Commodore Barron's Inquiry into the Presence of Deserters aboard the Chesapeake
Navy Yard, Washington, April 7, 1807
Sir--I have the honour to enclose you the result of my enquiries, relating to the men mentioned in our letter of yesterday, and have the honour to be, sir, with great respect, your obedient servant
William Ware, pressed on board the brig Neptune, Capt. Crafts, by the British frigate Melampus, in the Bay of Biscay, and has served on board the said frigate 15 months.
William Ware is a native of America, born on Pipe Creek, Frederick county, state of Maryland, at Bruce's mills, near Baltimore, and drove a waggon for several years between Hager's Town and Baltimore. He also served 18 months on board the US frigate Chesapeake, under the command of Commodore Morris and Captain James Barron. He is an Indian looking man.
Daniel Martin was pressed at the same time and place. He is a native of West-Port, in Massachusetts, about 30 miles to the eastward of New-Port, Rhode-Island, served his time out of New York, with Captain Marrowby, in the Caledonia--refers to Mr. Benjamin Davis, Merchant, and Mr. Benjamin Coree, of West-Port. He is a coloured man.
John Strachin, born on the Eastern Shore of Maryland, Queen-Anne's county, between Centreville and Queen's Town--refers to Mr. John Price and . . . Pratt, esq. on Kent Island, who knew his relations--Strachan sailed in the brig Martha Bland, capt. Wyvill, from Norfolk to Dublin, and from thence to Liverpool. He there left the brig and shipped on board an English guineaman. He was pressed on board the Melampus off Cape Finisterre; to better his situation he consented to enter, being determined to make his escape when opportunity offered. He served on board the frigate two years. He is a white man, about 5 feet 7 inches high.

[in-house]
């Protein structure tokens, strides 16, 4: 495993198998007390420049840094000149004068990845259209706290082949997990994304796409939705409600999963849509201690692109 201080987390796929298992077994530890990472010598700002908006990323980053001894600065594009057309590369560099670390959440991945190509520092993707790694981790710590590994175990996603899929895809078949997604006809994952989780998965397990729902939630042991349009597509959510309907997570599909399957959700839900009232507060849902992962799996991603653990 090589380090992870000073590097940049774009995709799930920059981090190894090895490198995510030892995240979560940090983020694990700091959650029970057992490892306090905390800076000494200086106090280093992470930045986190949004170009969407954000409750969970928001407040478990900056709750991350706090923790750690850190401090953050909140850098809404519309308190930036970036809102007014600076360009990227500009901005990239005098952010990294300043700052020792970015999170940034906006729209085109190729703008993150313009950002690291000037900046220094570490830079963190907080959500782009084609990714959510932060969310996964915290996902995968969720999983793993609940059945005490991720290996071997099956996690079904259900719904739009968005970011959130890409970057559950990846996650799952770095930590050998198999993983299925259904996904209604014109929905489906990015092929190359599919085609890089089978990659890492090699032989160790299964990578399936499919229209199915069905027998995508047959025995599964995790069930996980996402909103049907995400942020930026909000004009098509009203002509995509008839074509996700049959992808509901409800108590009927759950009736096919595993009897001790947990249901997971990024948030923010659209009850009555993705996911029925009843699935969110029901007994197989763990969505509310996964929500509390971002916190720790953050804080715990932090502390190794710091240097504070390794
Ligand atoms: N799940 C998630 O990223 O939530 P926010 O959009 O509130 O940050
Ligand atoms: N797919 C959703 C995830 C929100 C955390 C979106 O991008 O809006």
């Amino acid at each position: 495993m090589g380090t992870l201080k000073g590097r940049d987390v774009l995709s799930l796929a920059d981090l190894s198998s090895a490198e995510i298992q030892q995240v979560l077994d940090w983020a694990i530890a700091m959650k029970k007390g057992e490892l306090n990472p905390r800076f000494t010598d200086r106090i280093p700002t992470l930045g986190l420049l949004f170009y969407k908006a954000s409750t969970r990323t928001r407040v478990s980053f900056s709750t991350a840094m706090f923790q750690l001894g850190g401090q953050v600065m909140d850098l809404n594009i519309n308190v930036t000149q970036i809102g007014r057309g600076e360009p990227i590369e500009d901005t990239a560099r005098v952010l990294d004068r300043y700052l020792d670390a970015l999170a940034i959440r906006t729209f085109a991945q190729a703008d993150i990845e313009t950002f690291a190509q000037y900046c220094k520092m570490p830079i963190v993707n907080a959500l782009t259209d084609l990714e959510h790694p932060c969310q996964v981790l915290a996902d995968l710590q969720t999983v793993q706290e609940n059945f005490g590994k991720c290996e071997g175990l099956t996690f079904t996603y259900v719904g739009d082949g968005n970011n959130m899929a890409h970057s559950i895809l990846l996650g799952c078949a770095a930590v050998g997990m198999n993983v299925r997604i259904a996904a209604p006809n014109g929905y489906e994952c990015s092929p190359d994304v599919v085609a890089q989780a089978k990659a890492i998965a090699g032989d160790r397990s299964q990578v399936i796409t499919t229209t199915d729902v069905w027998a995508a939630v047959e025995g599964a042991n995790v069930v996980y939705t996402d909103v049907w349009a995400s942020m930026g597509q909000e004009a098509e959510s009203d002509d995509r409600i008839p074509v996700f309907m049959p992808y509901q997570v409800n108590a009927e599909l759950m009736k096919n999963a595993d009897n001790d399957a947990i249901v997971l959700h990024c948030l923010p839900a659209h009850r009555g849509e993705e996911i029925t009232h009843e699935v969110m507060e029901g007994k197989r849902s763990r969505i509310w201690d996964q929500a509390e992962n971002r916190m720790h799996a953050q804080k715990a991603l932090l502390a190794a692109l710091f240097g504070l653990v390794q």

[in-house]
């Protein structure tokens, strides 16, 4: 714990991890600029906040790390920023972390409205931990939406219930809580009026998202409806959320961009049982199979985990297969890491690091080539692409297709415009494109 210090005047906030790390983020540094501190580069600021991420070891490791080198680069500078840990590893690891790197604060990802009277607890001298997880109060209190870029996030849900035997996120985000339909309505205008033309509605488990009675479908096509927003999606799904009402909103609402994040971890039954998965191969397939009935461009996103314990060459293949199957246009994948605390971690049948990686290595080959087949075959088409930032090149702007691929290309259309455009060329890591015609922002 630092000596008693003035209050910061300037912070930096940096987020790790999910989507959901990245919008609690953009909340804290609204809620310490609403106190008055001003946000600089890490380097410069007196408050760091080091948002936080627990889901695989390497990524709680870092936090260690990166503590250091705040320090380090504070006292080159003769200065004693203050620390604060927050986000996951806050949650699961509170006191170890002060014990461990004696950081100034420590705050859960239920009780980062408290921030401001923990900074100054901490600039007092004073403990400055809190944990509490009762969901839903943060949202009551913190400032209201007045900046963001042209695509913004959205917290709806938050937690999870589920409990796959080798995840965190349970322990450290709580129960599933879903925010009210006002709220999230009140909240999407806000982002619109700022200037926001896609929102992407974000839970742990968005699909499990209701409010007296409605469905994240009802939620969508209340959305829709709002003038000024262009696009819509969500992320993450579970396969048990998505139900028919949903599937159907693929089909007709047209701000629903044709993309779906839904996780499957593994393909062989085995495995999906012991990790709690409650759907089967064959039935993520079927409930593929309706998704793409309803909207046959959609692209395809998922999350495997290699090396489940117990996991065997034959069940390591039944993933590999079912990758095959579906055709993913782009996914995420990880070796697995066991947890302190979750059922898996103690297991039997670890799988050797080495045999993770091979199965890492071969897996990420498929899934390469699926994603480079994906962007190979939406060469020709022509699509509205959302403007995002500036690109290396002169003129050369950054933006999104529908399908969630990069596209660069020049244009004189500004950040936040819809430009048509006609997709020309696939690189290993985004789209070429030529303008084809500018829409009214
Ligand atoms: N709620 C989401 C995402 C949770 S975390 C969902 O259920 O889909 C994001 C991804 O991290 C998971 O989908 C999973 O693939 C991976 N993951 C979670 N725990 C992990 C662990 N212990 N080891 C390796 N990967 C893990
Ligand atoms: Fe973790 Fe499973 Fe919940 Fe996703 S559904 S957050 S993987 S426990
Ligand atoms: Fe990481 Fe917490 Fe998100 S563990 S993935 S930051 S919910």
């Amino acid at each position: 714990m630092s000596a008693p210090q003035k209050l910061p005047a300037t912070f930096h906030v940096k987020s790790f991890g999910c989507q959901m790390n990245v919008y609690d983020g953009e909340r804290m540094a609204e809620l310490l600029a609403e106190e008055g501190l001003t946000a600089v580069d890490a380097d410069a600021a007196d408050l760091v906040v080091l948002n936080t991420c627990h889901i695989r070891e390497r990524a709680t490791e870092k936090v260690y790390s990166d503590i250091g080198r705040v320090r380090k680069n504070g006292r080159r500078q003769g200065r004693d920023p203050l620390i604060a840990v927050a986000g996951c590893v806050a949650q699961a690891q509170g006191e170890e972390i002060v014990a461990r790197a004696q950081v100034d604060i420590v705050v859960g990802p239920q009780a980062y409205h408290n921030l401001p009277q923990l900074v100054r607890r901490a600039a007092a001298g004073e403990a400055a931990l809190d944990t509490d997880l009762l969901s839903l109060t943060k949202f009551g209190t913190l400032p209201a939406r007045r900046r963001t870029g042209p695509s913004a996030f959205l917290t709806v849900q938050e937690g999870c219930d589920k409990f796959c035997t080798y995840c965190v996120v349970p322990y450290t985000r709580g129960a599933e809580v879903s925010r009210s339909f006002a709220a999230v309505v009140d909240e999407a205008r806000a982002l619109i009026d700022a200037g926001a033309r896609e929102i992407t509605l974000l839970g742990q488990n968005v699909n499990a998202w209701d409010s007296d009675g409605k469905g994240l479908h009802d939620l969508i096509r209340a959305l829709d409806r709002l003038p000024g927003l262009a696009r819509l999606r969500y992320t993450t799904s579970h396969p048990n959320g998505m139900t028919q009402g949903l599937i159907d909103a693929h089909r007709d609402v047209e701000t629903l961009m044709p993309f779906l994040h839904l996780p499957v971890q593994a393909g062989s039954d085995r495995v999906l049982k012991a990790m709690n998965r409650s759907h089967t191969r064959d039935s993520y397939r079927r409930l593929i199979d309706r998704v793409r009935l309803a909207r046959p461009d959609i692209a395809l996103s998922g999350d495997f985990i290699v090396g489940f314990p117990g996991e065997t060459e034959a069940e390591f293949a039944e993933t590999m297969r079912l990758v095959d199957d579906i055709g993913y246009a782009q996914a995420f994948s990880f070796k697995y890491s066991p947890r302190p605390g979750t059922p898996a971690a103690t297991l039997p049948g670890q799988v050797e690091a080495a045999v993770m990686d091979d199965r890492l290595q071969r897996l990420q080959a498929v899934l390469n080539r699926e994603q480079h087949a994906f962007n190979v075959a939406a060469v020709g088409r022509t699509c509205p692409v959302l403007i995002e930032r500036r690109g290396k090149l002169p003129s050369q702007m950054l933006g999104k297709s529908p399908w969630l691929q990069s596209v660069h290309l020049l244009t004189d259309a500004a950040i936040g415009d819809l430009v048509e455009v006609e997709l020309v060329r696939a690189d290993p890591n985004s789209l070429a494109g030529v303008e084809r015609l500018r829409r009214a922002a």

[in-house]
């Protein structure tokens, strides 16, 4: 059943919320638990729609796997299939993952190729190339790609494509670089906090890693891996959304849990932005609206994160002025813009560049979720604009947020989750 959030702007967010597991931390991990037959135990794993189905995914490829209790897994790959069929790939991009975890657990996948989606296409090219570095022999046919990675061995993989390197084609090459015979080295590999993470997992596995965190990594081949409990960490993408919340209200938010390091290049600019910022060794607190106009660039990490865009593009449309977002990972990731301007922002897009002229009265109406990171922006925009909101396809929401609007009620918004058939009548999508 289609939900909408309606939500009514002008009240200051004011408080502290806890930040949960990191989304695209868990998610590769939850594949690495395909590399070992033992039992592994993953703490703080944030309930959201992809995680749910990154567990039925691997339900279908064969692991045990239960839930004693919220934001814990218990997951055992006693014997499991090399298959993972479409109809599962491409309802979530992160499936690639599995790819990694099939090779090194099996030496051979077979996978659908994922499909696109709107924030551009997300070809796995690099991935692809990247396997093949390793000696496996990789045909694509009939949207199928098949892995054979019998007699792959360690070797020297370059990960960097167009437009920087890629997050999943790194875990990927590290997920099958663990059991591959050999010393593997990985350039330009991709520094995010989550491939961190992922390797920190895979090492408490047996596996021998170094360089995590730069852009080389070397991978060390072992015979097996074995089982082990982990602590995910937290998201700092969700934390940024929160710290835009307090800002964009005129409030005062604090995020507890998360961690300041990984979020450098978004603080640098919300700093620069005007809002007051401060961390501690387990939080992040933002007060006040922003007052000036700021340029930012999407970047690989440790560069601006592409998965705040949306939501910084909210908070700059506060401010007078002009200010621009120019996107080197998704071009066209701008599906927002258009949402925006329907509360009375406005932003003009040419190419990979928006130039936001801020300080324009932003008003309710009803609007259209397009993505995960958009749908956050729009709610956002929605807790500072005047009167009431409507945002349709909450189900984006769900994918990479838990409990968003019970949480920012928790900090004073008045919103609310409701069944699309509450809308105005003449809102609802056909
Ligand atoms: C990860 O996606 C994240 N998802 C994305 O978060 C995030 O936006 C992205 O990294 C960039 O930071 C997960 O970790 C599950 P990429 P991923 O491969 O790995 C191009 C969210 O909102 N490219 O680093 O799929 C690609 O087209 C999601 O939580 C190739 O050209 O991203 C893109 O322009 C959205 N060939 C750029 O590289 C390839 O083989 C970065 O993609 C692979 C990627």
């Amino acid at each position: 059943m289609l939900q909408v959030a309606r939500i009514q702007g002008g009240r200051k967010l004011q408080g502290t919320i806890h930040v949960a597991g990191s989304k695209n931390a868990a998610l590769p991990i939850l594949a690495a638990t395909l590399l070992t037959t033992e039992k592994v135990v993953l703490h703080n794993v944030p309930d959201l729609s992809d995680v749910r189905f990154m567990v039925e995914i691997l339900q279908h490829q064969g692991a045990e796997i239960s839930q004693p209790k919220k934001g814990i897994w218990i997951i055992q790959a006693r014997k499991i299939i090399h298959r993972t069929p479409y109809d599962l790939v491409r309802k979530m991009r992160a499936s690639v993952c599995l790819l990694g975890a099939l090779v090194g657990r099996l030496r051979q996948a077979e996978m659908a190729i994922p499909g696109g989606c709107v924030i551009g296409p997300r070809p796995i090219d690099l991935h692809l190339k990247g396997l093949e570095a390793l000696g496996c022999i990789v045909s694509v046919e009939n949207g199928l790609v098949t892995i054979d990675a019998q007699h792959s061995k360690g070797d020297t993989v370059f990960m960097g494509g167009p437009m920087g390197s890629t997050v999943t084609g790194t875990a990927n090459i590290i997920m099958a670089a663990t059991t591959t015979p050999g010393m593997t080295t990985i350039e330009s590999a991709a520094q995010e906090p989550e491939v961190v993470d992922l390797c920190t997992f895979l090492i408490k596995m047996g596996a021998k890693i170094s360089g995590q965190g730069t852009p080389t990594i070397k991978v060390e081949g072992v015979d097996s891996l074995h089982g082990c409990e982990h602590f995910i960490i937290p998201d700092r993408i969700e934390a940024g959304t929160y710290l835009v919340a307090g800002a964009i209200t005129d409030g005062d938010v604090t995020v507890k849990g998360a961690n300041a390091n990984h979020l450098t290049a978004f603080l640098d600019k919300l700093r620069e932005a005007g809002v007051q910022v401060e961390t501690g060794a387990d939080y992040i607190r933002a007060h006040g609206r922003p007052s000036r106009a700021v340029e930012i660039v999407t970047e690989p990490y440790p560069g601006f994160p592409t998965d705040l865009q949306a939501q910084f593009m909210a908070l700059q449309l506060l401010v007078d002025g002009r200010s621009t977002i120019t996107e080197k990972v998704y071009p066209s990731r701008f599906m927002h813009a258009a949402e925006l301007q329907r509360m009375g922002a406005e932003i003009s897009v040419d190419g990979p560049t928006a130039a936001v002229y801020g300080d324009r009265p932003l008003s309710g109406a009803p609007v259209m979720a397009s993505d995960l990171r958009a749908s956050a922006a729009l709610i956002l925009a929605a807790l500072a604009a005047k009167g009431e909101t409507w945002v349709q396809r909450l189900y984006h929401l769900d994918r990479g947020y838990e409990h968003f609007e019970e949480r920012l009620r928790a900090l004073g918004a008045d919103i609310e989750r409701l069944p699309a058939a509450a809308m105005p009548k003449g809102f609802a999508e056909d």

William Ware and John Strachan have protections--Daniel Martin says he has lost his after leaving the frigate.
John Little, alias Francis, and Abrose Watts, escaped from the Melampus at the same time, known by the above persons to be Americans, but have not been entered by my recruiting officer.
William Ware, Daniel Martin, and John Strachan state, that some time in February last, there was an entertainment on board the Melampus, lying then in Hampton Roads--that while the officers, etc were engaged, and all the ship's boats except the captain's gig, being hoisted in-- Themselves and the other two men mentioned, availed themselves of a moment to seize the gig and row off--that as soon as they had got into the boat they were hailed to know what they were going to do--they replied they were going ashore--a brisk fire of musquetry instantly commenced from the ship--that in defiance of balls and the hazard of their lives, they continued to pull, and finally effected their escape to Sewell's Point--that they then carefully hauled up the boat, rolled up the coat, and placed that and the oars in the boat, gave three cheers and moved up the country.